In science, I think there is a difference between precision and nit-picking. You can help someone in their research to find the clarity necessary to be strong as scientists without publicly humiliating them. You can ask useful questions politely while still demonstrating your intelligence to whomever it is you're trying to impress.

Having been executed this way before, sometimes I just want to stand up and call out for a cease fire.


  1. How often do you see something like this happen, either at a conference or departmental talk? I ask because I am in a supposedly "nice" field and computer science is frequently given an an example of a "mean" field. I can only think of 3 or 4 times this has happened.

    Though not 3 weeks ago I witnessed an attempted firing squad. Just constant interruptions that made it clear that folks didn't buy anything the speaker was saying. Only thing was, the audience questioners didn't actually know much about the research area. So their "gotcha" questions were all easily answered by the speaker, frequently on the next slide.

  2. At proper conferences, at least the ones I go to, it is extremely rare to interrupt someone during their talk. The only exception is when the speaker pauses to ask if something is clear, and invites questions. To interrupt is generally seen as quite rude and informal.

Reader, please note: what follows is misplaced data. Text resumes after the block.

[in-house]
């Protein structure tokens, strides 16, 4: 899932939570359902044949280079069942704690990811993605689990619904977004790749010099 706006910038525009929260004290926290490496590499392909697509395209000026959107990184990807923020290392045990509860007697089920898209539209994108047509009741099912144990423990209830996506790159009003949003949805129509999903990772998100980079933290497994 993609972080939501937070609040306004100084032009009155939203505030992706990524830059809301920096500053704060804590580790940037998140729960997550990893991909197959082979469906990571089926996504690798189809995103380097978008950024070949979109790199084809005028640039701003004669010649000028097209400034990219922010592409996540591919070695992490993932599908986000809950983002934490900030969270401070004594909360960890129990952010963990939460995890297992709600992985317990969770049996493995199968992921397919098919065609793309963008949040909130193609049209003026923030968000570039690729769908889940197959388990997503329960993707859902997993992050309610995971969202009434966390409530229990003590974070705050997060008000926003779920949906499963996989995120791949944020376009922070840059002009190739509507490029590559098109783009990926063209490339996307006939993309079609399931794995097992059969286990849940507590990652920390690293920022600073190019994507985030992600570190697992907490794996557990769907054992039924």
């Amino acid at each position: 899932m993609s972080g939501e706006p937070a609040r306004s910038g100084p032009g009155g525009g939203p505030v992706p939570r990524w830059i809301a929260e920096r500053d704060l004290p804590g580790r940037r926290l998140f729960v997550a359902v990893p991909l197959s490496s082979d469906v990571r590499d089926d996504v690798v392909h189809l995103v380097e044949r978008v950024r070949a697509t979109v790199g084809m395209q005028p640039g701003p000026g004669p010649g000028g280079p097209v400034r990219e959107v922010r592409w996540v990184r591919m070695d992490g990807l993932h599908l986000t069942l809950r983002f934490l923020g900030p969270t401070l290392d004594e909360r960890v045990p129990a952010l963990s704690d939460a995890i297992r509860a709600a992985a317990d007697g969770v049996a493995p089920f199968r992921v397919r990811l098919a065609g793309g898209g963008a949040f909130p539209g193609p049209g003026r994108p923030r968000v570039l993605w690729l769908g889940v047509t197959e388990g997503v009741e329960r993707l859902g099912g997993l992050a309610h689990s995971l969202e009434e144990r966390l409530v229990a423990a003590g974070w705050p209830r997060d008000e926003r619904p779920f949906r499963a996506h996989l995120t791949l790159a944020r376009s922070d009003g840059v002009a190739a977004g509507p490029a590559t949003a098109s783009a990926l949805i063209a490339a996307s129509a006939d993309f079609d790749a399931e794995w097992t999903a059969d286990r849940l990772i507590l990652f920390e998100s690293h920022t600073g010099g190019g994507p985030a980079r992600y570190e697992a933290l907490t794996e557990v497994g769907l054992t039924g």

However, I do see it quite frequently at departmental seminars. But I don't think it's unique to CS - I've seen this occur during talks in Math, Physics, Engineering, Philosophy, and Psychology. But I'm not sure if that's more a reflection of the institutions I've been at or of the fields themselves.

  3. Sounds like a pretty typical theoretical physics seminar!

  4. Ah, so we have the physicists to blame. Woo hoo, scapegoat! :-)

  5. This doesn't sound all that different from the situation in your "macho students" post.

    I remember hearing a couple of senior FSPs remark amusedly on how entertaining a room full of men in dominance-display mode can be to watch if you're willing to consider it as an exercise in anthropological observation. This was before the series "Bones" came out, but the Temperance Brennan character does what they were describing. They talked about unspoken cues for decoding the dominance ranking order and seemed get a good chuckle out of telling younger women to try out the observation-and-decode perspective when we expressed disbelief that rational science-y men would spend so much effort on silliness.